Meenar, M. (2019). Integrating placemaking concepts into green stormwater infrastructure design in the City of Philadelphia. Environmental Practice, 21(1), 4-19.

Abstract: 

Municipalities across the United States are prioritizing green stormwater infrastructure (GSI) projects due to their potential to concurrently optimize the social, economic, and environmental benefits of the “triple bottom line”. While placement of these features is often based on biophysical variables regarding the natural and built environments, highly urbanized areas often exhibit either limited data or minimal variability in these characteristics. Using a case study of Philadelphia and building on previous work to prioritize GSI features in disadvantaged communities, this study addresses the dual concerns of the inequitable benefits of distribution and suitable site placement of GSI using a model to evaluate and integrate social variables to support decision making regarding GSI implementation. Results of this study indicate locations both suitable and optimal for the implementation of four types of GSI features: tree trenches, pervious pavement, rain gardens, and green roofs. Considerations of block-level site placement assets and liabilities are discussed, with recommendations for use of this analysis for future GSI programs.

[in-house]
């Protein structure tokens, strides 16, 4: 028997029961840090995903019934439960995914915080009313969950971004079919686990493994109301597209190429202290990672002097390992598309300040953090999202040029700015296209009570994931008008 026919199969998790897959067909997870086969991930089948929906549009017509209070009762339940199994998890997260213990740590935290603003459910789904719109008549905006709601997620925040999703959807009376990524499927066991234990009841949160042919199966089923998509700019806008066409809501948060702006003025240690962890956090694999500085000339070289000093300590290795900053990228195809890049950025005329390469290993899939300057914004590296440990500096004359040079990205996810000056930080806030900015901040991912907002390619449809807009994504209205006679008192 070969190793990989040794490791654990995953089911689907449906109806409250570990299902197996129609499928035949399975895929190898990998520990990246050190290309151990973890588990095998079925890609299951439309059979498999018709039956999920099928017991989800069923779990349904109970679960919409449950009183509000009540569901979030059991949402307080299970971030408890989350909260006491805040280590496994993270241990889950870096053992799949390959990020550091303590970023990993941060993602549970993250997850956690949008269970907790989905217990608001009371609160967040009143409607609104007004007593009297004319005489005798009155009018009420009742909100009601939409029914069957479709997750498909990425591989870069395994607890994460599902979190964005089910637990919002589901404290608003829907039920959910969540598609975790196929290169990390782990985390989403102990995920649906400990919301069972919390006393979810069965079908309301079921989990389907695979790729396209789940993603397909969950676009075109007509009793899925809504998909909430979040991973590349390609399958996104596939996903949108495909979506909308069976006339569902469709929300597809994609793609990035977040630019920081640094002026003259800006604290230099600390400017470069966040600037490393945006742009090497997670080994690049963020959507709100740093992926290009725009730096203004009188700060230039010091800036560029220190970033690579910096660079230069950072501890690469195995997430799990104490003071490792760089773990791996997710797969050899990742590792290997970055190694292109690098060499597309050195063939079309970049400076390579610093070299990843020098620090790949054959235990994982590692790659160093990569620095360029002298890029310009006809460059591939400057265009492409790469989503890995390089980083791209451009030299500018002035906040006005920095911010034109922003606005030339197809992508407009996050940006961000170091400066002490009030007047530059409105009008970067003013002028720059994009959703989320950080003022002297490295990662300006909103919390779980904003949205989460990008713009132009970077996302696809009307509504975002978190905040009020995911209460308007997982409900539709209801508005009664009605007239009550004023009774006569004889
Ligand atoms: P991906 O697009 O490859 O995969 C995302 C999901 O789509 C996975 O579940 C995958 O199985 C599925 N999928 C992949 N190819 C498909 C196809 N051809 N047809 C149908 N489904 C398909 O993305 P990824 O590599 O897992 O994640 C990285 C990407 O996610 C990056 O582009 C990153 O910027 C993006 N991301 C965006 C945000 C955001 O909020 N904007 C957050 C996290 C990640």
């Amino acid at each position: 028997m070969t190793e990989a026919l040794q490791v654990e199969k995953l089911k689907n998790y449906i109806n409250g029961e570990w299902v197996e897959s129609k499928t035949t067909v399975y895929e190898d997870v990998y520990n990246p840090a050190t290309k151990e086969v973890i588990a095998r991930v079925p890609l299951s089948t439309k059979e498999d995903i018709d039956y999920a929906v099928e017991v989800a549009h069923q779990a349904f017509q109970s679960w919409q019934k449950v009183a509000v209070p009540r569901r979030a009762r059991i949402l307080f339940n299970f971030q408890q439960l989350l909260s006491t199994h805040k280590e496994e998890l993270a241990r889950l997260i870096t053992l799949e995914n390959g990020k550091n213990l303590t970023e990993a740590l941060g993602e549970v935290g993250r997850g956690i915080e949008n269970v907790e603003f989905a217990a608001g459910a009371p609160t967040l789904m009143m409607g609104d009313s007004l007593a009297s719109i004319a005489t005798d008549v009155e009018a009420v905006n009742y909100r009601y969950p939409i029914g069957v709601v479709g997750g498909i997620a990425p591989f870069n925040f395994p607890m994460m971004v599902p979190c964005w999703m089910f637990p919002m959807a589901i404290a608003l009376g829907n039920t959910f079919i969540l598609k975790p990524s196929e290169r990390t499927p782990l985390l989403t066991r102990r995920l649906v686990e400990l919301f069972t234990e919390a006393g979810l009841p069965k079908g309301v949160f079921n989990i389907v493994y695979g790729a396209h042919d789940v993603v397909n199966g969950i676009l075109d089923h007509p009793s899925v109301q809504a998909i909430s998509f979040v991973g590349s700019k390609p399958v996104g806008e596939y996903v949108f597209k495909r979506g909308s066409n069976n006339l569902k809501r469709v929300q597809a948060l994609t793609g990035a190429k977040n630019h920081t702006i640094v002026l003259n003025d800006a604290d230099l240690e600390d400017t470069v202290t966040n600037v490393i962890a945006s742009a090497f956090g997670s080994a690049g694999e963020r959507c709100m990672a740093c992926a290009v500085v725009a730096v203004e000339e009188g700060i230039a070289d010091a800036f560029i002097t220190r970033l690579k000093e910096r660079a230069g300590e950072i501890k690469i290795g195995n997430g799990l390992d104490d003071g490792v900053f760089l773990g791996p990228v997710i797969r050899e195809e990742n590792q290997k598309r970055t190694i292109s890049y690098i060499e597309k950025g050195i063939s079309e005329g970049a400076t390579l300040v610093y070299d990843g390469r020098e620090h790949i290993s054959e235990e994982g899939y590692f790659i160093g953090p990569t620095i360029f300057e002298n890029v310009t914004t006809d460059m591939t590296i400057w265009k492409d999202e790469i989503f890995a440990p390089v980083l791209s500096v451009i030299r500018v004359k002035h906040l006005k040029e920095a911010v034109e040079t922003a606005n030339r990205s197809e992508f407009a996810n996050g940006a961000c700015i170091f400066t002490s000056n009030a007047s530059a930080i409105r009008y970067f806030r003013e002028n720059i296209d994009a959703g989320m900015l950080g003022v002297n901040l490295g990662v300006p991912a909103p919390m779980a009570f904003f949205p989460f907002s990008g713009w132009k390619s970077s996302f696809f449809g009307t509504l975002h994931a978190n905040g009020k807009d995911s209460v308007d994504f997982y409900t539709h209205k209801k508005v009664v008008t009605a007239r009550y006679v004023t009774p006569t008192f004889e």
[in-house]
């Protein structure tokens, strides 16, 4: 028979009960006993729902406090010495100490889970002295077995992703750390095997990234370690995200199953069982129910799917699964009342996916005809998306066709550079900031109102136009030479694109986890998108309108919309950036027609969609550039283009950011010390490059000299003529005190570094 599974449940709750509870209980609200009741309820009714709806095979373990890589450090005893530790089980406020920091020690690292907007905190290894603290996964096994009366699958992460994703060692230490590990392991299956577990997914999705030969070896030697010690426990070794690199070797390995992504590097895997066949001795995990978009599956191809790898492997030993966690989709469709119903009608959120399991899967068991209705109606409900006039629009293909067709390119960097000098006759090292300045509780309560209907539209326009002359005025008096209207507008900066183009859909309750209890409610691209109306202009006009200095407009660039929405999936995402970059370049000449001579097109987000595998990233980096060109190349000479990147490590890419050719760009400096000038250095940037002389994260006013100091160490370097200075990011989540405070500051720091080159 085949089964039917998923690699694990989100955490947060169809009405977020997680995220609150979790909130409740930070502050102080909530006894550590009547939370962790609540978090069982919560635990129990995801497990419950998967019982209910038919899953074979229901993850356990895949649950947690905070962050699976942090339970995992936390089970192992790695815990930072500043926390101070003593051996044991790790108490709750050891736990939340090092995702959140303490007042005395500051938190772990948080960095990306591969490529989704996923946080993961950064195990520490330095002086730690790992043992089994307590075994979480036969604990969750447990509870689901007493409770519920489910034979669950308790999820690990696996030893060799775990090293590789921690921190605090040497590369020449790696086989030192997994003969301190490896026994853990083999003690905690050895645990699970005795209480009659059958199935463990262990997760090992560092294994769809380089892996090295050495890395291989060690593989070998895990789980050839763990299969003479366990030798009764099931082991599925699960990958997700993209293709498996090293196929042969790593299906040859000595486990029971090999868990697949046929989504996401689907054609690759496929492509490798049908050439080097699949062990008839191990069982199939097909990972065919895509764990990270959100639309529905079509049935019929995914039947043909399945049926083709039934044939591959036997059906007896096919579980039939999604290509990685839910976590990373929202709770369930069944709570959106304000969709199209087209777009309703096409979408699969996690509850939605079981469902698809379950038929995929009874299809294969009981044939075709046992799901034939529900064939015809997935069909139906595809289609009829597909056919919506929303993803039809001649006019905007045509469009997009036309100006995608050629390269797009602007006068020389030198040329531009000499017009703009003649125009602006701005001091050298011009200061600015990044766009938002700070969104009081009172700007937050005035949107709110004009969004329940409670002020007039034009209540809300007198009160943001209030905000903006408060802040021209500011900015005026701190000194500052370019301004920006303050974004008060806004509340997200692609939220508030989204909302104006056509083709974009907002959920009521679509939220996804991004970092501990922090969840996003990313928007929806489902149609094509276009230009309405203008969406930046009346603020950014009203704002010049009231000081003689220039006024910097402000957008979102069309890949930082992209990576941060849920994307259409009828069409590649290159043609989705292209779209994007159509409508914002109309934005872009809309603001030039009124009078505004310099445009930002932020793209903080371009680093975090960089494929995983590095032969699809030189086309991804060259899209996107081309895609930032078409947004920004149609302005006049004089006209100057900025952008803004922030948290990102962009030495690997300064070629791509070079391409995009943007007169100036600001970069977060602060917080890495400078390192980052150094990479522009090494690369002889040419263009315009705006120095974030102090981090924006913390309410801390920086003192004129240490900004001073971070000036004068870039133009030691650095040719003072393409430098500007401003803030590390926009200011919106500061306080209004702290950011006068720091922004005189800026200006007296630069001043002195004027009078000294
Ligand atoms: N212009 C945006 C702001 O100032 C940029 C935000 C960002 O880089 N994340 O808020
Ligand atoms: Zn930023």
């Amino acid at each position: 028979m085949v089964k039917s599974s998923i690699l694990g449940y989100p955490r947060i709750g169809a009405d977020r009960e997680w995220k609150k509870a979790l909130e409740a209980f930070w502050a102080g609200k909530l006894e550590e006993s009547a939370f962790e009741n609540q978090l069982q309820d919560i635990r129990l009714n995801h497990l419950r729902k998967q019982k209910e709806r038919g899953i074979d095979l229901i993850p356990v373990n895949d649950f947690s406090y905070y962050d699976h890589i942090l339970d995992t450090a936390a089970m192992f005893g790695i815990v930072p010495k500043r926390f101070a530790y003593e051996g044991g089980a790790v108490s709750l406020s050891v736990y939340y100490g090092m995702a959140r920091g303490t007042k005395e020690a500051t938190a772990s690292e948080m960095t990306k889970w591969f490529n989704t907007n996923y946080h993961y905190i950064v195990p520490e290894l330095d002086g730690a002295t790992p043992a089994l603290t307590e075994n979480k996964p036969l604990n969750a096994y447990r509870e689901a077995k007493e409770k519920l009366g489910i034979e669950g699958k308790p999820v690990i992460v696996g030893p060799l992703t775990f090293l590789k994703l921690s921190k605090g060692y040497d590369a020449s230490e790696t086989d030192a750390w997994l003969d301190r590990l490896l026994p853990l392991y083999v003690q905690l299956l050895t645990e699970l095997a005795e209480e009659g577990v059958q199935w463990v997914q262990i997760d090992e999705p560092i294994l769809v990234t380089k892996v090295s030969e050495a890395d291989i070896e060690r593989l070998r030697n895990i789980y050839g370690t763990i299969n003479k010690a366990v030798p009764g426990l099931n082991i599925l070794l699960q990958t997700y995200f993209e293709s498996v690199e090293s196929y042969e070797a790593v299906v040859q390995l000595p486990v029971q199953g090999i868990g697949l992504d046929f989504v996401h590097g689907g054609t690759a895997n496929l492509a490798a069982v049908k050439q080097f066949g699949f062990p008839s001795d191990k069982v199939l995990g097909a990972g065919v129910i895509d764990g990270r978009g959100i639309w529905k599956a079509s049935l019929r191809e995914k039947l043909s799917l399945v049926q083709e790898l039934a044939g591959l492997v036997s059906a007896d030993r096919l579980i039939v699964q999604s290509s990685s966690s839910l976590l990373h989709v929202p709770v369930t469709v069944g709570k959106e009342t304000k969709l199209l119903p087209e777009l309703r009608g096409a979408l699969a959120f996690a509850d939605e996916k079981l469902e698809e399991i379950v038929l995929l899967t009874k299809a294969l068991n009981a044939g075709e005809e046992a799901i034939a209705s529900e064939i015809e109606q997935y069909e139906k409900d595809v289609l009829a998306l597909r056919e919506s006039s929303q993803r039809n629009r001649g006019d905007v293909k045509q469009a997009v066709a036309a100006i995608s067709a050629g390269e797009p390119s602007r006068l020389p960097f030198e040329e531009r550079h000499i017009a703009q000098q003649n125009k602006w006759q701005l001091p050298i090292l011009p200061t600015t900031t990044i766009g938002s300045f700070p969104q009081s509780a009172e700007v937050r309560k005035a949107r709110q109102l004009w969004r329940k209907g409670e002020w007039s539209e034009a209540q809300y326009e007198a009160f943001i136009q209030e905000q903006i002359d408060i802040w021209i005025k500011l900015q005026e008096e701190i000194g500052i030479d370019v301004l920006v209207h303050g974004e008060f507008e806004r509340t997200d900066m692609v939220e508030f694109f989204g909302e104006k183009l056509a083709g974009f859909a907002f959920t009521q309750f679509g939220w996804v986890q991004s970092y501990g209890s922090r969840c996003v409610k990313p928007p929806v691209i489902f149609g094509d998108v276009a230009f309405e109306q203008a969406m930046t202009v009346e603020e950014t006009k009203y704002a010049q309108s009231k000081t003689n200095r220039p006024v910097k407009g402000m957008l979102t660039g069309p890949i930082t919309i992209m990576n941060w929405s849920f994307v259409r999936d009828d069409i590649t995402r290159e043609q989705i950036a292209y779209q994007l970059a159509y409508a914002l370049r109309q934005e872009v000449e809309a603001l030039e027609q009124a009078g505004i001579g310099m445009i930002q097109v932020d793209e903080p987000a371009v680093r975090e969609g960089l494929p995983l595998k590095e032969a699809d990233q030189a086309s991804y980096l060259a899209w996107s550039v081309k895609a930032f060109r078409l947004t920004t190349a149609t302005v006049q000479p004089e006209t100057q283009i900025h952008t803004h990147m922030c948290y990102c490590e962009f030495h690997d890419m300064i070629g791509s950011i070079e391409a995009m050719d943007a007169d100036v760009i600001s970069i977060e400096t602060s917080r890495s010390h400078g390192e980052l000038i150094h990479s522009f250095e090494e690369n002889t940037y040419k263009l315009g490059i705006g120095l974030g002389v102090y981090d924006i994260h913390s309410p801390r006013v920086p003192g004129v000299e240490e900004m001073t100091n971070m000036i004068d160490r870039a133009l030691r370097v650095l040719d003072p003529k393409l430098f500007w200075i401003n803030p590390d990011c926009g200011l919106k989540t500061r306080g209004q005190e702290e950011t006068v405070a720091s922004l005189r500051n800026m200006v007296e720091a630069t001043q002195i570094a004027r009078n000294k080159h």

Meenar, M., Afzalan, N., & Hajrasouliha, A. (2019). Analyzing Lynch's city imageability in the digital age. Journal of Planning Education and Research.

Abstract: 

This paper explores the role of virtual mapping environments in analyzing people’s perception of spaces and their implications in planning. We examine how people interpret Kevin Lynch’s “city imageability” in the digital age by asking two questions: (1) how can we create mental images of city elements by using virtual versus physical environments? (2) What are the strengths and weaknesses of each method? We studied sixty-eight mental maps—created by thirty-four participants—identifying five factors for disagreements on city elements: scale, eye level, details, accuracy/timeliness, and sensory/movement. We conclude by suggesting how practitioners can take a balanced approach for city imageability analysis.

Meenar, M., Howell, J. P., & Hachadorian, J. (2019). Economic, ecological, and equity dimensions of brownfield redevelopment plans for environmental justice communities in the USA. Local Environment, 24(9), 901-915.

Abstract: